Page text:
A vau increase food may be obtained by
-managing ju'djcioflry, systematically carrying
out for a lime ific principle of increase. Take,
for instance, a pea. Plant it in very rich ground,
allow it io bear the frret year, say half a dozen
bods only, remove, all others save the larei
mgie pea of ihee. Sow it the next year, and
tain of the produce three pds only ; the
largest the following year, aod "'eiatn one pod;
again select the largest, and iu- pext year the
ort will by ibis time have trebU'l ha size and
weight, Ever afterwards sow ihe k'rg'esi scad,
and by these means you will get ppv or any
thing Up of a bulk of which wo at pre" hacf
no conception.
Growth, of Pfcw; York Cily--Bitild-
From the New York Tribune. : ,
If we look back to the year 1813, ve find the
site of New-York Cito a thick forest bordered by
a sandy beach, or.a shore broken by marshy inlets.
Wp look upqn it now, an area of not less than
fiye square miles, compactly occupied by not less
tban 50,000 houses, .inhabited by not less than
400.000 persons. N,o parallel to tins' of the rapid
growth of a city is believed to be recorded. .Jn
our retrospective view, we find that, in the year
1614 there were contained in New-York (then
Niew Amsterdam) four Jioliscs ; that, in 1G56, the
number had, grown to 120t (with a population of
1,000) ; lf77, 368 ; in 17U, 1,14.1 ; and at the la
ter period of 1825, by estimale, about 25,000 (pop.
166,000). The population of New-York Gity at
different, certain periods which we give rather to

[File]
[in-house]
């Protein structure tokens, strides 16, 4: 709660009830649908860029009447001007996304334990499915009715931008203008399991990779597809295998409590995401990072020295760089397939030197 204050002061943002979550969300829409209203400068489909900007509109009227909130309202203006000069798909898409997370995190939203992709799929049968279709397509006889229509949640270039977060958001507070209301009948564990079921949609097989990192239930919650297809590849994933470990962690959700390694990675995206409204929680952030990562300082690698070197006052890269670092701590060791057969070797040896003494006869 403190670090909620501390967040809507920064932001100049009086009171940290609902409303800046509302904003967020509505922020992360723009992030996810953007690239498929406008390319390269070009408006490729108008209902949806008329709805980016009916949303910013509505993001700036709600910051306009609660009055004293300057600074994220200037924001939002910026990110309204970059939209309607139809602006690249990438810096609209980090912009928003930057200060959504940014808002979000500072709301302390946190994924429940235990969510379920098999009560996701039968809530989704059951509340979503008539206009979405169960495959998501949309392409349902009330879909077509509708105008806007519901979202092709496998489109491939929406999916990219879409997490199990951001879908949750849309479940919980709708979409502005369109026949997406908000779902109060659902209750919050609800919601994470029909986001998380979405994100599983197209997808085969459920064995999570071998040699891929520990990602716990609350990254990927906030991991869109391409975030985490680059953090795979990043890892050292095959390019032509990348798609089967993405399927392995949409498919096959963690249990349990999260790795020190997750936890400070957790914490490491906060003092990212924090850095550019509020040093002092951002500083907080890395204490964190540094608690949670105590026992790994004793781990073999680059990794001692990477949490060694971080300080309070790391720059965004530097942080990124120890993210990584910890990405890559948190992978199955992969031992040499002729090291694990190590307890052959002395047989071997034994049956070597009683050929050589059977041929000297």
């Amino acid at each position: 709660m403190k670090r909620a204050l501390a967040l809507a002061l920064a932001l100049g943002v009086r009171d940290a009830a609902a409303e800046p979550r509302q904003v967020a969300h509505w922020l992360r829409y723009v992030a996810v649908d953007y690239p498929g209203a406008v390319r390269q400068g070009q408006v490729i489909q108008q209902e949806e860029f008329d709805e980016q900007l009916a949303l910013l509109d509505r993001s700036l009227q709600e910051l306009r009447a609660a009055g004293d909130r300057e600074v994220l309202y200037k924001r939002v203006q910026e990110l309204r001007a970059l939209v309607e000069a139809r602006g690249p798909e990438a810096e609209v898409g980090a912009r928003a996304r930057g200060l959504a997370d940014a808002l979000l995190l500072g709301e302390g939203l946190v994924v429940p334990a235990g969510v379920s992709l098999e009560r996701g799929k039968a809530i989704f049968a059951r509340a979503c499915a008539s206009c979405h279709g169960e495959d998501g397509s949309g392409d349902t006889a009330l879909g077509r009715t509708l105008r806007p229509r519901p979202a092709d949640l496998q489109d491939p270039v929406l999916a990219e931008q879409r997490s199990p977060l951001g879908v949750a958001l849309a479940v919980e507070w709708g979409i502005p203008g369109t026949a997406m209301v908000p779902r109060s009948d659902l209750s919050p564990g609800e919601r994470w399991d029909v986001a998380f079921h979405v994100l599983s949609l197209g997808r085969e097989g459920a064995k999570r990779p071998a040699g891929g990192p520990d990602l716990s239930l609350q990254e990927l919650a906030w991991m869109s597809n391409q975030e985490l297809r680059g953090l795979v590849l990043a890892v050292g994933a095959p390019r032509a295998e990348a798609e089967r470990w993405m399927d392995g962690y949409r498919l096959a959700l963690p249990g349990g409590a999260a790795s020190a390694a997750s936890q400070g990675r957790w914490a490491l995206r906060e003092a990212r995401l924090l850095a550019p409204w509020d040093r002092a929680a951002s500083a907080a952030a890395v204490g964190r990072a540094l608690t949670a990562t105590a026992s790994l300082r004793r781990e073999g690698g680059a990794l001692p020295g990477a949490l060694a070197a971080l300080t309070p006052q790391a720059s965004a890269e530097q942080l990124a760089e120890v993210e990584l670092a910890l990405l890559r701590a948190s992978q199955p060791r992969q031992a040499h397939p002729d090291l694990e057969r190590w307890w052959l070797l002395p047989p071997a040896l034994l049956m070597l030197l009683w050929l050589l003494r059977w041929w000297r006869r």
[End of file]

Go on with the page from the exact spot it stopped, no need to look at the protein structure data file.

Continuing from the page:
supply the want of more frequent building rec
ords, we find to have been as lollows :
In 1606 Pqp
r . .-
4,302!ln 1810 Pop
" 1730
" 178Q ''
44 1790 u
" 1800 "
4 t)V
u 1825
" 1830
" IS-
The Census of.i845 showed the population to
be 371;000. By these statistics, one may calcu
late from the previous data .the number of build
ings in a given year,. and follow up wuh some de
gree of uniformity the progress of building. The
growth of New-York is .seen to have beep very ir
regular in its progression, the two principal im
pulses it has received were, undqubtedly, the Peace
after the Revolution and the opening of the Erie,
Canal. As its progress has, been vp in respect to
numbers or figures, so has it been .up necessarily
in respect to the direction of its buildings.. Wall-
L st. was so called from a wall 'which extended a-
long its site, inclosing the northern border of the
town. Now oiciisall the way for 3 1-2. miles
northward, from one side of the isle to the other
It has traveled over the Collect (a name derjyed
ig lliem UP graded hills ; and has arrived at its
momentary stopping place near Thirty-fiflh-st. :
i We make no account of the scattering buildings '
ll . , 1 . T . -V T1 11 I T7.. 1
neynnai ana exienomg 10 une nunarea anu jemy-1
I fifth-si. (9 1-2 miles from Wall-st.) Yet has it j
j extended literally. Gieenwich-st. on the one hand, j
and Pearl on the othsr. mark- nparlv tliR fnrmpr'tifp it TlinQP wptp Havj nf thatched rnrifs. wnnd-
In 1815' Sl' John's Church was in the suburbs of j
me iown
Of n StimrriPr Sunrihv. fhp triinnt pars
of tlie denizens who had repaired thither might be !
. n- r , ;
found listenifig as mbcli to the cackling of the j
j geese thereabout, as to the more sober sounds of;
; the sermon. In 181!), the first house had appeared '
on Laight-st. At thiit time there were1 no streets ;
laid out north from there, in a line east to west,
except Broadway : which above Canal-st. was
confronted by not more than 200 or 300 buildings.
IGrand-st. was completed to the East River about
this time the countrv north from it being mostly
bare. In 1821, the canal in Carial st. was built, j
whence that street began to be' built on. This"'
canal was a subterranean duct for conveying a
way the water from the Collect and other low pla
ces. Bleecker-st. on the west, and Bbnd-st. on
the east, began to be built on about the year 1825. t lars and blinds is a wrinkle in building growing
At first the inclination to build was to the East very common. Buildings in which such fronts
River. In 1744, of the 1,141 houses then erected, ; are erriptnyed, should, without- ddubt, have extra
but 129 were on the west side from Brodway. ; firm partition walls to which the walls superiri